A: Generally speaking, family’s only stay for the beginning of the cremation as the entire process itself takes between three and four hours. At different times during the cremation the chamber has to be opened and closed again for repositioning of the remains, and it is not recommended that the family be present for this.

Q: I plan on scattering the ashes, so I don’t need an urn, right?
A: Keep in mind that scattering cremated remains is a ceremony that you want to be pleasant. Depending on where and how you intend to scatter the remains there will be a few environmental factors to content with such as wind, the presence of the public, etc. To help ameliorate any of these potential difficulties Solie offers a variety of urns for these purposes including decorative scattering tubes, water soluble “journey” urns, and an engraved walnut scattering urn that may be kept as a personal keepsake after the scattering ceremony.

Q:  Where can I scatter cremated remains in Washington?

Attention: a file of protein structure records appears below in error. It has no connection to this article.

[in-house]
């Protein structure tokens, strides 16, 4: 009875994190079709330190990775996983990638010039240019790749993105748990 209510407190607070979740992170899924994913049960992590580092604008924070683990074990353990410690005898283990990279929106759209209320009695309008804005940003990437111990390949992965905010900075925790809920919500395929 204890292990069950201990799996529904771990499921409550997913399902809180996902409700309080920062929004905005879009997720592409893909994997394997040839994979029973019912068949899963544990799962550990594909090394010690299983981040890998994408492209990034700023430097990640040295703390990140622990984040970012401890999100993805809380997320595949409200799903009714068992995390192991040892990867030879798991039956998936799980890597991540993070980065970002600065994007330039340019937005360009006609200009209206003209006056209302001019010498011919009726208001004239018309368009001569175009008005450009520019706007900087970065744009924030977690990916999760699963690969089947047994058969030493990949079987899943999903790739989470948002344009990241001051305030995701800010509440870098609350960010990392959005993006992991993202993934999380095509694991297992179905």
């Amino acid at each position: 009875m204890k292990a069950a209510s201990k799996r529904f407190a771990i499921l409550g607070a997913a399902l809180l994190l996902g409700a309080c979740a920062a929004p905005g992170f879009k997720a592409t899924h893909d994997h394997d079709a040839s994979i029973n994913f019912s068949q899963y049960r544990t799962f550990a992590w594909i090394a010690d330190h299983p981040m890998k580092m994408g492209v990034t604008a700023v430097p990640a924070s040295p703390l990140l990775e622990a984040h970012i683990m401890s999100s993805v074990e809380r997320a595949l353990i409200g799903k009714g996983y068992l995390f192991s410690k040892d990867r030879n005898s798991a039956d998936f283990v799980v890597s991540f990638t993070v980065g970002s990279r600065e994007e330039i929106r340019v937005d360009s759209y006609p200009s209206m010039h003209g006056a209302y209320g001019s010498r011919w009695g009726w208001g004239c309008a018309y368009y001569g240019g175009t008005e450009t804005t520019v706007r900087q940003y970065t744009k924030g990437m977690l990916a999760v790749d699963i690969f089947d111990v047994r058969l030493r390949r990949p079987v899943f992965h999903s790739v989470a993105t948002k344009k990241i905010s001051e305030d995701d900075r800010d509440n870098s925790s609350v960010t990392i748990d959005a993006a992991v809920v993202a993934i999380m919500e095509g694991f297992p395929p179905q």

A:  You may scatter cremated remains on: National parks, after receiving permission from the Chief Park Ranger.  State trust uplands, after receiving permission from the regional manager for each scattering. Public navigable waters under state control, including Puget Sound, Strait of Juan de Fuca, rivers, streams, and lakes.  The Pacific Ocean beyond the mean lower low water mark. These scatterings must follow U.S. Environmental Protection Agency’s General Permit for Burial at Sea. This includes reporting the burial within 30 days to the Regional Administrator of the U.S. Environmental Protection Agency, Region 10, 1200 Sixth Avenue, Seattle, WA 98101.  Private land, with the permission of the land owner.

Q:  What is the proper way to scatter cremated remains?
A:  Don’t drop or throw the urn containing the cremated remains. Scatter only the contents. Pour the cremated remains out of the container and dispose of the container separately. There is usually a second identification label and/or a numbered metal disc inside the container. Keep this and dispose of it separately with the container.